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#NotInMyNameSA launches campaign to 'monitor' SAPS

#NotInMyNameSA president Siyabonga Jentile [in glasses] with the campaign's secretary general Themba Masango addressing media outside the Mamelodi police station, east of Pretoria. PHOTO: Jonisayi Maromo/ANA

#NotInMyNameSA president Siyabonga Jentile [in glasses] with the campaign's secretary general Themba Masango addressing media outside the Mamelodi police station, east of Pretoria. PHOTO: Jonisayi Maromo/ANA

Published May 16, 2018


PRETORIA  – Violence against women and children has risen in South Africa because of incompetence of the South African Police Service (SAPS) members and was exacerbated by corruption by police officers, the #NotInMyNameSA campaign said on Wednesday.

Addressing journalists outside the Mamelodi police station, east of Pretoria, #NotInMyNameSA president Siyabonga Jentile lambasted the local police station, and the SAPS in general for the unabated crimes which have left many South Africans dead particularly in townships.

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“We are going to police the police. The days of drinking coffee and giving people bad attitude are over. You get into the police station and they make you feel like they are doing you a favour. They treat people as if they [police officers] are coming from the Red Cross and they are here to assist the poor people of South Africa. These are the same people we live with in the townships,” said Jentile.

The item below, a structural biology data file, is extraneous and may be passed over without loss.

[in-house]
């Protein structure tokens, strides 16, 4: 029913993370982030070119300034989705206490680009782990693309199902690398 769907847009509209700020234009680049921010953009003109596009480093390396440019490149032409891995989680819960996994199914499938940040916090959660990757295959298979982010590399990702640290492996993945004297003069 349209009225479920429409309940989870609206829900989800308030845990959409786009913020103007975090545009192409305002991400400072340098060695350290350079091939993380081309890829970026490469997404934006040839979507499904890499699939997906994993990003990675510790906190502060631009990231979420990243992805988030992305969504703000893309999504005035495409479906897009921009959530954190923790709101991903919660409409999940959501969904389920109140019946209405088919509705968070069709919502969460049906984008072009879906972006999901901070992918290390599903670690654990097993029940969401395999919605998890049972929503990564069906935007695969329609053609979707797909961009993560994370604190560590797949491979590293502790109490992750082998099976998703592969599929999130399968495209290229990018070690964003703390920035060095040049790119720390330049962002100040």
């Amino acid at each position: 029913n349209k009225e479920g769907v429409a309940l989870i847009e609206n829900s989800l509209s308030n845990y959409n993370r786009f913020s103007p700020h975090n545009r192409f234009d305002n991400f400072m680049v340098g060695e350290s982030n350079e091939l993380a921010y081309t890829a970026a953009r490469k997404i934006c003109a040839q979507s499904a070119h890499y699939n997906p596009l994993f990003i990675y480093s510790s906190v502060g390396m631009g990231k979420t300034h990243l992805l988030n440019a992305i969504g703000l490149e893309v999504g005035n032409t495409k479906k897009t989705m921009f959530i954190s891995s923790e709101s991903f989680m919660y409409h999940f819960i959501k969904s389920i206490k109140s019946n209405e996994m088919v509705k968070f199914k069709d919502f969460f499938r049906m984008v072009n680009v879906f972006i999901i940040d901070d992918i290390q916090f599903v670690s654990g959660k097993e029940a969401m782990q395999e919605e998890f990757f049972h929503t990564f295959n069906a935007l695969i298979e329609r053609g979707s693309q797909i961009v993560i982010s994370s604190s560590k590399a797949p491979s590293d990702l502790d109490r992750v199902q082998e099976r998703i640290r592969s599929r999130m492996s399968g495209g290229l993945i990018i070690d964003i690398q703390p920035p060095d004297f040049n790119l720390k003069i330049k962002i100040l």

“We are also saying the necessary training must be given to these police officials to be able to deal with cases of people with disabilities and special needs. These people in our police stations are clueless, and the take the easy way out. A 10-year-old girl who can’t speak is reported missing and you tell the family to go back and come back after 24 hours. Is your brain upstairs working?”

READ: Justice for autistic Katli

The Mamelodi police station has recently come under severe criticism after the death of 10-year-autistic girl Katlego Joja, who had gone missing, only for her lifeless body to be found, days later floating in the Moretele River in the township.

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Joja’s family says police office officers repeatedly turned them away when they sought to open a missing person report, instructing them to wait for a 24-hour period to lapse.

“That child could not speak, she was limited in her expression. Are the police saying in those 24 hours that little girl will finally gather enough courage and strength to express herself saying she is Katlego Joja, I live at so and so in Mamelodi. What are these people being paid to do here? Are you being paid to just wear uniforms, and have guns and look cool and heroic?” said Jentile.

“We know that the SAPS has work that is doing which is good, but we cannot applaud a fish for swimming. It’s your job. You are supposed to do that, and you are paid to do that.”

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Secretary general of the #NotInMyName campaign Themba Masango said heads must roll within the police service in relation to Joja’s death.

“The Premier [David Makhura] said heads are going to roll with regards to “Katli” Joja’s disappearance, and ultimate death, we would like to know who, when and how they are going through that process. We want to make sure what measures are in place to train our police to ensure that they are competent.  What is wrong with our training? They need to ensure that competent people are put here [at the Mamelodi police station],” said Masango.

“Why is it that it has to be in townships, and rural areas that our people have to face brutal incompetence? That 24-hour [waiting period] nonsense, we cannot stand for that. The law must take its course. Parliament must do the right thing. [ANC parliamentarian facing new charges of assaulting a woman] Mduduzi Manana must go, and he must go with immediate effect.”

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Last week, hundreds of Mamelodi learners gathered under the #NotInMyNameSA banner, demanding justice and action in the case of “Katli” Joja.

African News Agency/ANA

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